"Next time I watch something called #EatenAlive, somebody better get eaten alive" @CaseyPrattCSN

"It's not that I wanted to see murder live on TV (like it doesn't happen in the streets already), but don't mislead the viewers #EatenAlive" @eauxjai

"Next week on #EatenAlive. Paul Rosolie will be swallowed by a REAL Tyrannosaurus Rex. Tune in folks. You've got nothing better to do." @studioexec1

After all, what kind of blood sport worth its salt comes without actual blood? That's two precious hours viewers will never get back. Never mind that an actual man (crazytown notwithstanding) could have lost his LIFE in the process, and still walked away with a cracked rib.

And to think The Hunger Games was marketed as fiction. Hurry the hell up, Scotty. I'm getting nervous down here...
Image Source: WikiCommons

How Ethical are Charitable "Gift of Livestock" Programs?

What the bleat happens once you buy a charity goat?

How Ethical are Charitable "Gift of Livestock" Programs?

Giving charitable presents that keep on giving after you hit "buy" certainly have appeal. I'm a big supporter of items that empower families—like that proverb about giving man a fish and you feed him for a day... "Teach a man to fish and you feed him for a lifetime." So charities like Plan Canada are close to my heart. But it begs the question: just how ethical are those so-called ethical gifts? And what the bleat happens after you buy a goat?

Plan Canada has seen a few goats in its day, having raised 40,000 goats for families in developing countries in the last decade. But what goes on behind the scenes? Are such gifts all they're cracked up to be?

Why These Canadian Charities Deserve Your Dollars

Goats make a sound investment because they're relatively low-maintenance creatures that can generate wool, milk, and ultimately food. The goats are sourced in local communities, and given to select families within a few months of purchase. The families are then given all the tools and training to build a pen for their 'pet.' Veterinary training is provided, thereby squeezing out the middle man, and giving the owner full power over their animal.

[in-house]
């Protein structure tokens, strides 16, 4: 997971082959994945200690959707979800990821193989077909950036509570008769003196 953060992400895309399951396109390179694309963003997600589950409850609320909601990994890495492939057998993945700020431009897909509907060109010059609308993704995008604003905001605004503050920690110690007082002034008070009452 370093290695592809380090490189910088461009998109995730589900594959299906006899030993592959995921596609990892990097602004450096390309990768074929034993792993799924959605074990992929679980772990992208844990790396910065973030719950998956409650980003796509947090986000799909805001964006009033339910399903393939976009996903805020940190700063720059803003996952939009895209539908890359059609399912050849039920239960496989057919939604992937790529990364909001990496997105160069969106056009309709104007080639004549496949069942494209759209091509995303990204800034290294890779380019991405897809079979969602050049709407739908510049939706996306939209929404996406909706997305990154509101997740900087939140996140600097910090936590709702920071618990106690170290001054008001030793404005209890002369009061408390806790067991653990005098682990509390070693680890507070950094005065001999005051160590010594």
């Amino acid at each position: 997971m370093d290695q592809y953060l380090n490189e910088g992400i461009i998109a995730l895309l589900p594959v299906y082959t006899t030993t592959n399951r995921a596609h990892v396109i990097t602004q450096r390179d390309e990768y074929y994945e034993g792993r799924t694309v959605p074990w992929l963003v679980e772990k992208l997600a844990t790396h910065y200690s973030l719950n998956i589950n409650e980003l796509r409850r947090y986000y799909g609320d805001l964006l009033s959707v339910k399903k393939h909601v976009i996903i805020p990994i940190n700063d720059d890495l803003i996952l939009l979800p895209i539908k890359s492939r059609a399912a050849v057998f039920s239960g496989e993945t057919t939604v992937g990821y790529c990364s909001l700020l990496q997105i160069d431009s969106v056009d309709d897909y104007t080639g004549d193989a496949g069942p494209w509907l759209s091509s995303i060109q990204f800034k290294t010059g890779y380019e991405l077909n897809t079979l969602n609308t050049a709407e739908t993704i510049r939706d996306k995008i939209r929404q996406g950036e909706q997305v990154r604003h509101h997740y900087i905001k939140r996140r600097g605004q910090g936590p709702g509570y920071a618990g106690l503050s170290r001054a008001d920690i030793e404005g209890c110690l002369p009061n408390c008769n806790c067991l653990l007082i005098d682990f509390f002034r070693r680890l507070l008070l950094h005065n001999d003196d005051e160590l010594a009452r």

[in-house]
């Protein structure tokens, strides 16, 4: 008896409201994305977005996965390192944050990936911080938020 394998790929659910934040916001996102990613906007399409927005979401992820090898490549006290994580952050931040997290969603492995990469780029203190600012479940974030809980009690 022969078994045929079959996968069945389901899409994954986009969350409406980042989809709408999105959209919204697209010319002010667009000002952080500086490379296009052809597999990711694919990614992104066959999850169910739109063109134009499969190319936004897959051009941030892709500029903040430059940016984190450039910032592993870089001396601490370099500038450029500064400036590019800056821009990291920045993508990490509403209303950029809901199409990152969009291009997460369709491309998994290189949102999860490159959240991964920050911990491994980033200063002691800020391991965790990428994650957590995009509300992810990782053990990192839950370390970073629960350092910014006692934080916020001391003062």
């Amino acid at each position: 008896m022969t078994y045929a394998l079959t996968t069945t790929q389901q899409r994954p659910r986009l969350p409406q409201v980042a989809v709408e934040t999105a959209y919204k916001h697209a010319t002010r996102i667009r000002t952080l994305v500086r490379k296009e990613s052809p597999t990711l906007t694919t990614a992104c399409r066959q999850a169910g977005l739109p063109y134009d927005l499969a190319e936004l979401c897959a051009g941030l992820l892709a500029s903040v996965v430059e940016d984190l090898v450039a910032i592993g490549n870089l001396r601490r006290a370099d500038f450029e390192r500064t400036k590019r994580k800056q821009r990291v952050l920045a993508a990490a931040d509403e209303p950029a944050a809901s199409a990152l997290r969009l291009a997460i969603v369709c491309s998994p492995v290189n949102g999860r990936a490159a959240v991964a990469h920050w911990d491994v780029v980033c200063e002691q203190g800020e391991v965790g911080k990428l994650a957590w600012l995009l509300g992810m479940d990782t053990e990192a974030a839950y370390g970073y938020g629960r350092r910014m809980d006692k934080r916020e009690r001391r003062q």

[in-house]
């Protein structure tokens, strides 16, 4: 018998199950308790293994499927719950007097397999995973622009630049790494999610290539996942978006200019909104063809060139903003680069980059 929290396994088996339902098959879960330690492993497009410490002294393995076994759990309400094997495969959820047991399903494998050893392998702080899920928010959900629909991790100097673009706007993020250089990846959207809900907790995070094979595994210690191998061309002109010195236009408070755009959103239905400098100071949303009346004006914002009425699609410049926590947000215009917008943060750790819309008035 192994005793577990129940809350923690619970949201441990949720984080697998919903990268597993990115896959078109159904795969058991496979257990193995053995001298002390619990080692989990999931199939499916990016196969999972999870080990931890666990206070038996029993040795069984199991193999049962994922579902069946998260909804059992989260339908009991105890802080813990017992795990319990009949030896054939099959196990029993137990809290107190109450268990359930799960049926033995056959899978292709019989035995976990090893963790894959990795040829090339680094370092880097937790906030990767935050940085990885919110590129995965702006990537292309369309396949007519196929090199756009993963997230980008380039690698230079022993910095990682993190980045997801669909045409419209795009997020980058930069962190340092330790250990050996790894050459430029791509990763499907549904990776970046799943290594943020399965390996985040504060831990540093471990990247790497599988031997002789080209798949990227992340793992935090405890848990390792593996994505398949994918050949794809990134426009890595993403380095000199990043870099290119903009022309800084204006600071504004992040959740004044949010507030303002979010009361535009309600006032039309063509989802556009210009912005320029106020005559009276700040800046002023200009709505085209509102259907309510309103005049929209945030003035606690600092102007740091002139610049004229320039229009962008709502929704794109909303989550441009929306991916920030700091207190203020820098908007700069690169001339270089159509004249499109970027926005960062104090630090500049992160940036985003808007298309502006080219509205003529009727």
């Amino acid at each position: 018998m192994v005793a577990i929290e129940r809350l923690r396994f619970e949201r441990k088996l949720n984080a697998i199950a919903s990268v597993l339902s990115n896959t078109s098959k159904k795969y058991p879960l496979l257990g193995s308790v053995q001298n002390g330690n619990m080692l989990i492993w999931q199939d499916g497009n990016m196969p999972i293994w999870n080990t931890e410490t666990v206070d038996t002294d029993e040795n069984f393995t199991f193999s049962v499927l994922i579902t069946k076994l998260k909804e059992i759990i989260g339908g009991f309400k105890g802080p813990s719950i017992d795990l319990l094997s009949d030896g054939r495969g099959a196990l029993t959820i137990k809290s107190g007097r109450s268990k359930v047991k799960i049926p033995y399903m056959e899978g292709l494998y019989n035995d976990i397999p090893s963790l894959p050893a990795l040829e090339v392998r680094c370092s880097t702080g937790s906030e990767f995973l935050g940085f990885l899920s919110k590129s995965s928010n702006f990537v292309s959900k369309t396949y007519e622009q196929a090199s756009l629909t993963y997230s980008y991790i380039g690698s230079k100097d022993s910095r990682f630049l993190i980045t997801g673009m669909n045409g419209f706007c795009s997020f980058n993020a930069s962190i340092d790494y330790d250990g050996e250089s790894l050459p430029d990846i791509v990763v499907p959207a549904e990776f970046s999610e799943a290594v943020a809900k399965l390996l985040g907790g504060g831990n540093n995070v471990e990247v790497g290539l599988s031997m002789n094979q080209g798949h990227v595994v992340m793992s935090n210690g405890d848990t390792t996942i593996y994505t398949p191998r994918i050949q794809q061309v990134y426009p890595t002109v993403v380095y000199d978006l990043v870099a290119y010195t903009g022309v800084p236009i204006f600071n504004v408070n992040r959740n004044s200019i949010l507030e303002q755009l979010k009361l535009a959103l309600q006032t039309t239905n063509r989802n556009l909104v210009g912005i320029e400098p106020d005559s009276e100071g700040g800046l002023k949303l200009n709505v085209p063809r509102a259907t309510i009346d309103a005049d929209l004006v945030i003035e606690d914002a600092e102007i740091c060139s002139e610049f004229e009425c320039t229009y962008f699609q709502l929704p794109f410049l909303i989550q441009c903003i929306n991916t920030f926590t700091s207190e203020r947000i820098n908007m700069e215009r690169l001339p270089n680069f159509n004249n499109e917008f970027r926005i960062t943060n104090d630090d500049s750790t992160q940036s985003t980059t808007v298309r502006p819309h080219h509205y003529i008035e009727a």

And how does Plan work out the $75 price tag per goat? Well, the dollars and cents don't add up neatly. Rather, the donations are pooled, and families are identified according to need. While, in Zambia for example, male goats cost $200, females cost only $25, and usually three females are bought for every male. The cost also factors in said vet training and pen materials.

Goats are pretty resourceful and hearty creatures. They graze on virtually anything, and have low incidences of sickness, so they're a good livestock choice in terms of return.

“Most programs have a pay-it-forward aspect," said Plan's VP of donor marketing, Jeff Cornett. "The families most in need are delivered a number of goats to start a breeding program. Quite often the requirement is the first baby goat is passed on to the next family in that community, and then the next family benefits from the second generation of goats.”

So goats really are the gift that goes on giving, with goats passed on from one family to the next. And according to Cornett, the communities make "a real celebration" of it."

No kidding! I can now tell my 6 year-old with confidence that we can go ahead and get the goat. He's so tickled and taken by this idea. Though we can't afford the whole herd like he wanted, at least we can buy a goat—or two—in good conscience, knowing the program is well managed from start to finish. And that is something worth celebrating.

Goats not your thing? Check out Plan Canada's gifts of hope.